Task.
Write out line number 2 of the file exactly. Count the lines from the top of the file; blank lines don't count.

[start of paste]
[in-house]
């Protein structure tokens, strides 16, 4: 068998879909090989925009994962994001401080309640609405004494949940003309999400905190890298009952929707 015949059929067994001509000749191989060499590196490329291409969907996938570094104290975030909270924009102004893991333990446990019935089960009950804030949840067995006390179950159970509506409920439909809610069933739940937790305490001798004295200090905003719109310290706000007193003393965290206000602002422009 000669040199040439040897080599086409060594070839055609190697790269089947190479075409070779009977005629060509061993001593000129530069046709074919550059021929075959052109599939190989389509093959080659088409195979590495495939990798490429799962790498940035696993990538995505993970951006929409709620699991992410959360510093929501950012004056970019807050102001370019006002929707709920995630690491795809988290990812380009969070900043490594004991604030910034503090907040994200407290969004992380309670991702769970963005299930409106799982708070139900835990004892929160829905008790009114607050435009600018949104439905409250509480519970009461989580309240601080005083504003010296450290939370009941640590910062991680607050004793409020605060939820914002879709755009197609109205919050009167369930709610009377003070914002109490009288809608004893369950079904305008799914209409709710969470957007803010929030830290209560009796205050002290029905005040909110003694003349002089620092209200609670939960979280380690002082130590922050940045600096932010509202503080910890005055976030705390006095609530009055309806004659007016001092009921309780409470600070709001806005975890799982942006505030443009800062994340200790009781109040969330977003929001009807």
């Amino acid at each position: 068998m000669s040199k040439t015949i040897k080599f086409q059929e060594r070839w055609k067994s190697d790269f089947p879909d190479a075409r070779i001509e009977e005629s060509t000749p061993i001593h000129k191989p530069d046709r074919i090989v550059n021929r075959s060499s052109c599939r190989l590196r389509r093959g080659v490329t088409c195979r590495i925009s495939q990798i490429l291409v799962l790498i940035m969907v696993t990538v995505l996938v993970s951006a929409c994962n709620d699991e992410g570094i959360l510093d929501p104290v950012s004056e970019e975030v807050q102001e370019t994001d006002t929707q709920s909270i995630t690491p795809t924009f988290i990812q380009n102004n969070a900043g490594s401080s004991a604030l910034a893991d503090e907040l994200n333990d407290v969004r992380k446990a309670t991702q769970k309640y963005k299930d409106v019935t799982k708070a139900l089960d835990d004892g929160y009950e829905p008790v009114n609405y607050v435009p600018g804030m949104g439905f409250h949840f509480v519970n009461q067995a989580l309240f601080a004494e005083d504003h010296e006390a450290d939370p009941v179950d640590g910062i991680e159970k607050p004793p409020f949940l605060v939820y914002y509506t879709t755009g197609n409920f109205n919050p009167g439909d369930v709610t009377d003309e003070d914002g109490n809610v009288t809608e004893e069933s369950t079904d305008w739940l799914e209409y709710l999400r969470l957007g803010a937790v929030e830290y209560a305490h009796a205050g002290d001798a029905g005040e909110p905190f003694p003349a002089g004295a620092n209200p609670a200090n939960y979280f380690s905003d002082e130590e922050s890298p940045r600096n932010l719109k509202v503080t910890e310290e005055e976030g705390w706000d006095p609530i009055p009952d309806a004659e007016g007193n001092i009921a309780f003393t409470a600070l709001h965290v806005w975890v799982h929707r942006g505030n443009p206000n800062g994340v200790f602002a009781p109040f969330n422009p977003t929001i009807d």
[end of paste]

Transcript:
């Protein structure tokens, strides 16, 4: 068998879909090989925009994962994001401080309640609405004494949940003309999400905190890298009952929707 015949059929067994001509000749191989060499590196490329291409969907996938570094104290975030909270924009102004893991333990446990019935089960009950804030949840067995006390179950159970509506409920439909809610069933739940937790305490001798004295200090905003719109310290706000007193003393965290206000602002422009 000669040199040439040897080599086409060594070839055609190697790269089947190479075409070779009977005629060509061993001593000129530069046709074919550059021929075959052109599939190989389509093959080659088409195979590495495939990798490429799962790498940035696993990538995505993970951006929409709620699991992410959360510093929501950012004056970019807050102001370019006002929707709920995630690491795809988290990812380009969070900043490594004991604030910034503090907040994200407290969004992380309670991702769970963005299930409106799982708070139900835990004892929160829905008790009114607050435009600018949104439905409250509480519970009461989580309240601080005083504003010296450290939370009941640590910062991680607050004793409020605060939820914002879709755009197609109205919050009167369930709610009377003070914002109490009288809608004893369950079904305008799914209409709710969470957007803010929030830290209560009796205050002290029905005040909110003694003349002089620092209200609670939960979280380690002082130590922050940045600096932010509202503080910890005055976030705390006095609530009055309806004659007016001092009921309780409470600070709001806005975890799982942006505030443009800062994340200790009781109040969330977003929001009807």